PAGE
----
Web 2.0 Enters the Post Paradigm Shift Phase
2 min read

Web 2.0 Enters the Post Paradigm Shift Phase

The signature experience of the Web 2.0 Summit was hearing the roar of the schmoozing, networking crowd out in the hall every time the door to main conference session room was opened — there was the distinct sense that there was more excitement outside the conference than inside the conference. If you wanted to meet potential investors and partners, Web 2.0 was the place to be. This was by no means a poor reflection on the conference program — John Battelle is a great interviewer, and he went mano-a-mano with a who’s who of the industry, asking tough, probing questions to which no one seemed able to give very satisfying answers. But there were few revelations, few moments where you had the exhilarating experience of seeing something that was about to change the world. Every conversation I had began with discussing the underwhelming nature of Web 2.0, as Richard MacManus and Liz Gannes expressed in their conference wrap-ups.

The paradigm shift phase is over — Web 2.0 entered the hard, unsexy phase of figuring out how to build long-term sustainable businesses. There were many obligatory references to the fantastic potential of online video — but as to what the BUSINESS of online video will look like, there weren’t many insights beyond the obvious observation that everyone hates pre-roll ads. Microsoft dazzled with its Photosynth three-dimensional photo visualizations software — but they made no pretense to knowing what businesses might emerge from this technology.

One of my favorite moments at Web 2.0 was listening to Jeff Bezos talk about Amazon’s Web Services. Extending Amazon’s infrastructure to offer “pay by the sip” resources for scaling online infrastructure seemed so perfectly logical as Bezos described it. Battelle asked Bezos the obvious question of why a retailer would get into web services? Bezos’ answer — Why not? We’ve got excess infrastructure. We run a high volume, low margin business. Duh.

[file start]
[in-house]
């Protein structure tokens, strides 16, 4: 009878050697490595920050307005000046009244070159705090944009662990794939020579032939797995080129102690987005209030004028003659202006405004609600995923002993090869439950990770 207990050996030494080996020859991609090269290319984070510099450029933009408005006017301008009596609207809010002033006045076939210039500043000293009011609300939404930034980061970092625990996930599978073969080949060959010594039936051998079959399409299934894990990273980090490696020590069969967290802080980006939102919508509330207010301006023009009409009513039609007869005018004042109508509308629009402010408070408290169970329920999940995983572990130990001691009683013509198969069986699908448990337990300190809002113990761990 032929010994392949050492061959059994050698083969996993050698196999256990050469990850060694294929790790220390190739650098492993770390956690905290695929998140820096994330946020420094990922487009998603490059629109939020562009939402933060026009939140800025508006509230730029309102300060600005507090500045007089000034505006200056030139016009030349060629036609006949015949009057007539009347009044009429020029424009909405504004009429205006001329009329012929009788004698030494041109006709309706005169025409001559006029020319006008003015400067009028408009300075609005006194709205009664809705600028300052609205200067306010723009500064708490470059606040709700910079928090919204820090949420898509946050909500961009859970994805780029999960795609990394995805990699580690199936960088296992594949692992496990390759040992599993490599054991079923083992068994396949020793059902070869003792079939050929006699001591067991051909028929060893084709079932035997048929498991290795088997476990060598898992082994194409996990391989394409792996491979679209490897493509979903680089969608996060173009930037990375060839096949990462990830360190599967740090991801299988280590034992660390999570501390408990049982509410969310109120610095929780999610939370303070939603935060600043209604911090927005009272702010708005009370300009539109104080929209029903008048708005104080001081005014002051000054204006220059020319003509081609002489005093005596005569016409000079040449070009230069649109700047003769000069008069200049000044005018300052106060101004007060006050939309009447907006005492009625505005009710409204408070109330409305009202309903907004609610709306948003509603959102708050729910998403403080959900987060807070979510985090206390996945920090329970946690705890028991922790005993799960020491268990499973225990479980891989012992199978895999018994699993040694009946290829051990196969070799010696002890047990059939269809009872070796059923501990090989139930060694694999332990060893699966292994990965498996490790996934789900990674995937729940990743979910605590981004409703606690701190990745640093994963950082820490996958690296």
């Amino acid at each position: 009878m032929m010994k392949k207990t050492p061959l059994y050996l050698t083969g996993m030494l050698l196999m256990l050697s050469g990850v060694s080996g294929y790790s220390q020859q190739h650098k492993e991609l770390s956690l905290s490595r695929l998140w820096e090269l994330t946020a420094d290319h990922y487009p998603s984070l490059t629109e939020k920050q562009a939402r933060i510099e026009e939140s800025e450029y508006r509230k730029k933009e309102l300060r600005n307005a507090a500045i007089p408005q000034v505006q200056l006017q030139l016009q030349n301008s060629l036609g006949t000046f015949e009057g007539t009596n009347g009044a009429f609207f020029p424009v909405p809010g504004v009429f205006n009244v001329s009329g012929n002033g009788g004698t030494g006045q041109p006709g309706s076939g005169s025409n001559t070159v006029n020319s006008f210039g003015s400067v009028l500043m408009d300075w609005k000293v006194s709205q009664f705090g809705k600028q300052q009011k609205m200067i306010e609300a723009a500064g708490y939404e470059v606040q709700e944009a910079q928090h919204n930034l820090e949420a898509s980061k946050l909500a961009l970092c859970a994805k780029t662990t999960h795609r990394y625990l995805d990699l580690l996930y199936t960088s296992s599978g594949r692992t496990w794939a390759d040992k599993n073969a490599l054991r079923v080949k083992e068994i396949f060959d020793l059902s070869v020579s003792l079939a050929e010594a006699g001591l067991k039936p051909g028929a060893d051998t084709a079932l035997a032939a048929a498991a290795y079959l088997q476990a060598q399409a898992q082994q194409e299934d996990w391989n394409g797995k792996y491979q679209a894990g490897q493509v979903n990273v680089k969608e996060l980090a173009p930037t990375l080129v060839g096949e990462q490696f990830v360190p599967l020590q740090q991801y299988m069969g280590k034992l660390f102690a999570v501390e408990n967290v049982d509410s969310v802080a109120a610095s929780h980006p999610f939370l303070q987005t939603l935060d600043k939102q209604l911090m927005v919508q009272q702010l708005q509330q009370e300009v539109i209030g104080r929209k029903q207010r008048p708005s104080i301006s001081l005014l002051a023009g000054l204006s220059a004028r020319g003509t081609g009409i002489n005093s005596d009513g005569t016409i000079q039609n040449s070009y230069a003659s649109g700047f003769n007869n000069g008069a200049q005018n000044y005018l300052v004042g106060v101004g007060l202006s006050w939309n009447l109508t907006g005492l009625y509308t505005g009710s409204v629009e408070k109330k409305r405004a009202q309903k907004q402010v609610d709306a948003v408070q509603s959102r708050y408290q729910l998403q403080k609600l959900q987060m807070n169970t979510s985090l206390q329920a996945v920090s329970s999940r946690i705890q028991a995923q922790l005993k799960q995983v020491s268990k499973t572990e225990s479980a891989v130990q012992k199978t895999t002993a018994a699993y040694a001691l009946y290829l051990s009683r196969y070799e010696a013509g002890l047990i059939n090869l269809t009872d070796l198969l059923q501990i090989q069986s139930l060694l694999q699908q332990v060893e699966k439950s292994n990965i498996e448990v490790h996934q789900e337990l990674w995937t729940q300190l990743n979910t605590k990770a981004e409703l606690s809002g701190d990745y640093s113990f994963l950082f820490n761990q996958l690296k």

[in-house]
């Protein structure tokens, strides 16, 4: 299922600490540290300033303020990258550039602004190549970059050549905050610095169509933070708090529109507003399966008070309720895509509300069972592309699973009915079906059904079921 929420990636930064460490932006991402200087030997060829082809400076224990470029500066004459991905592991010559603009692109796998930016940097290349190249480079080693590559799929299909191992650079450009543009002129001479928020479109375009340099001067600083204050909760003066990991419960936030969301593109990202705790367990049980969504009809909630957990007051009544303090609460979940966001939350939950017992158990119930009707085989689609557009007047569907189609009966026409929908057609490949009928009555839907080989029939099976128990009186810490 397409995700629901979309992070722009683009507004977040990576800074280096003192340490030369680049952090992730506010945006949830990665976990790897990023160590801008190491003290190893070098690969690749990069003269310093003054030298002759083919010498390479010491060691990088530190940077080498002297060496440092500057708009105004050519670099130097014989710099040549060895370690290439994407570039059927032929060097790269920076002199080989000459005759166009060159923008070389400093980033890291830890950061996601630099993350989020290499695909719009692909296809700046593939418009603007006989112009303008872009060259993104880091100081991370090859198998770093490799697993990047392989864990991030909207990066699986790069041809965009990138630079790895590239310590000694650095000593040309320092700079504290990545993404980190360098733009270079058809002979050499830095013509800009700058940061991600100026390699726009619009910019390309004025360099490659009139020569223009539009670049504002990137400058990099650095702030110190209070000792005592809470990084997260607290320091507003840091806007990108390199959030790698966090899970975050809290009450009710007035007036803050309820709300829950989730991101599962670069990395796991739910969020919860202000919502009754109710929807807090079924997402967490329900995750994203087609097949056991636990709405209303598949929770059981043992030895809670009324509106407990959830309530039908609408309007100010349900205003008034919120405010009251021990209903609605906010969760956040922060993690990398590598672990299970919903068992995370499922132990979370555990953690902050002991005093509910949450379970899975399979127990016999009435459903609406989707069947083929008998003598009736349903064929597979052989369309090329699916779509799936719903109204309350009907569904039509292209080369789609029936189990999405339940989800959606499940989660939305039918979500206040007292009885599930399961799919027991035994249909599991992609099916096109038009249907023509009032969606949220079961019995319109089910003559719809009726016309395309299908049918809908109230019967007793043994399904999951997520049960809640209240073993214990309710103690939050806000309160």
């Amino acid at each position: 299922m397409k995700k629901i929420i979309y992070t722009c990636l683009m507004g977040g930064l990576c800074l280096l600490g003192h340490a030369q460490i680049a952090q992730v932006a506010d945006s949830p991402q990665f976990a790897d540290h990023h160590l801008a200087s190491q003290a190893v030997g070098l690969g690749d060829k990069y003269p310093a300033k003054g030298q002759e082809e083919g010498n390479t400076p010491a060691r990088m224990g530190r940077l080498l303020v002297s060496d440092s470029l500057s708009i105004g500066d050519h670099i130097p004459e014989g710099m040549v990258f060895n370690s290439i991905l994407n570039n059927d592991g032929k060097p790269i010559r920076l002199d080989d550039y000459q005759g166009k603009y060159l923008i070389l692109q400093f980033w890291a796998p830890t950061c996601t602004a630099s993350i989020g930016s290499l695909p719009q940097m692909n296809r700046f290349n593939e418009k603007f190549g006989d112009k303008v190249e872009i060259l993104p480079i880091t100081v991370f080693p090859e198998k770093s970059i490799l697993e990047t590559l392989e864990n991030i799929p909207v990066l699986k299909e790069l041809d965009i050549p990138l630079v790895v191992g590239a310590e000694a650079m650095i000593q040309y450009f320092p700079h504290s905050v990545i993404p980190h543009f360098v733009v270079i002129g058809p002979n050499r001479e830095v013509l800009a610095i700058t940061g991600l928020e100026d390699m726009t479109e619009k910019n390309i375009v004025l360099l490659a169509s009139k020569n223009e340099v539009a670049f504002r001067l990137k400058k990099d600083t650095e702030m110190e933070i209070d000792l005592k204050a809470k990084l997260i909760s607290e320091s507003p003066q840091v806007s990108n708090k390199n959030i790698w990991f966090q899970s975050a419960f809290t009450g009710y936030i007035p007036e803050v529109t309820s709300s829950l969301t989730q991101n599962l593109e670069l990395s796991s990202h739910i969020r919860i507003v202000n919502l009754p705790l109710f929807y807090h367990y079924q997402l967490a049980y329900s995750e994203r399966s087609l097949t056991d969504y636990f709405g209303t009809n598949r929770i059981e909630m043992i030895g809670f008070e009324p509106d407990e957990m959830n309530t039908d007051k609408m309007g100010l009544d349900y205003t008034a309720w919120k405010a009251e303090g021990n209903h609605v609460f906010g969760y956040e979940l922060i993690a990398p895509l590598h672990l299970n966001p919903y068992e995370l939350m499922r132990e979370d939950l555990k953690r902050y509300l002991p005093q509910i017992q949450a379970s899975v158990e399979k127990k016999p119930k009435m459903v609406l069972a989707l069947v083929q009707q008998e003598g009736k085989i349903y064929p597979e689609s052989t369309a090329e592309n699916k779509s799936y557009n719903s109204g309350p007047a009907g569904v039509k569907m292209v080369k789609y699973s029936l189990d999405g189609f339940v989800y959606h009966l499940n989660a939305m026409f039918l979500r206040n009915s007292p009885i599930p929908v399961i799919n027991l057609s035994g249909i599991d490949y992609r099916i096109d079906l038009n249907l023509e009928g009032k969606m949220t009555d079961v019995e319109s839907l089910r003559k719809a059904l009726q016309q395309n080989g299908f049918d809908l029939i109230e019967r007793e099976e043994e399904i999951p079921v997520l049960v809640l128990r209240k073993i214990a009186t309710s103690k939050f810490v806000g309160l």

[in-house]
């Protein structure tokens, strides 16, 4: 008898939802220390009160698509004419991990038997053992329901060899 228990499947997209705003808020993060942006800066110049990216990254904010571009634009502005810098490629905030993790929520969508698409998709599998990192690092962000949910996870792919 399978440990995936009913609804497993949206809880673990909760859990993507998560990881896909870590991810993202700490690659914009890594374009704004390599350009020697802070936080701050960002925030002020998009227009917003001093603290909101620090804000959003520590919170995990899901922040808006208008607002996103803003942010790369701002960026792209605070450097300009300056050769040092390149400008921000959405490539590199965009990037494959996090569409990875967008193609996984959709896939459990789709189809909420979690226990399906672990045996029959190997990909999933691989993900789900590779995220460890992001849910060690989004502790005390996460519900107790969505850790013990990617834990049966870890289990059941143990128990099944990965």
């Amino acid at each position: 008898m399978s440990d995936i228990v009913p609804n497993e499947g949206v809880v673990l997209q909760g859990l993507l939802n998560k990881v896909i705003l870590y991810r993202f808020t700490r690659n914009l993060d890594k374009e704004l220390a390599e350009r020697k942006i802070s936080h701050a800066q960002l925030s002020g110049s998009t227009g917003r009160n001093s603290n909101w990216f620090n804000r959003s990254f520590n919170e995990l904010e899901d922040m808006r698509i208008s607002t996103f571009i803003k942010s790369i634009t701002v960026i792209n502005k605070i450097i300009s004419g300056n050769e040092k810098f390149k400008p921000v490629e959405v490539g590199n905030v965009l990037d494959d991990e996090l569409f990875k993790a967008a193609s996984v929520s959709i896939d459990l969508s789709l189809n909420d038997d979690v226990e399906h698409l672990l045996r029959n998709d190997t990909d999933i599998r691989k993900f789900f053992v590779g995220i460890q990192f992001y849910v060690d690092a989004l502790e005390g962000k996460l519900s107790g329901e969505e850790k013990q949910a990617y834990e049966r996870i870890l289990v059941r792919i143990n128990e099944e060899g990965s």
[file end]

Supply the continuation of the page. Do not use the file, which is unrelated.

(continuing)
Another great moment was hearing Microsoft’s Ray Ozzie argue that the web as operating system is not (yet) a panacea — there are some things that offline local client applications still do better — like provide truly reliable, instantaneous applications. Although Microsoft as a deep vested interest in offline software, Ozzie’s argument was compelling and well articulated. Marissa Mayer later talked about Google’s struggle to meet user expectations for fast, reliable application in an online environment. Companies like Omnidrive and Zimbra bragged about online/offline integration.

The infrastructure for Web 2.0 is still in a transitional period. The network is not ubiquitous, not entirely reliable — web applications simulate the ideal user experience, but don’t yet fully deliver it. The web as operating system will eventually be a reality, but online business strategy needs to be anchored in the realization that we’re not there yet.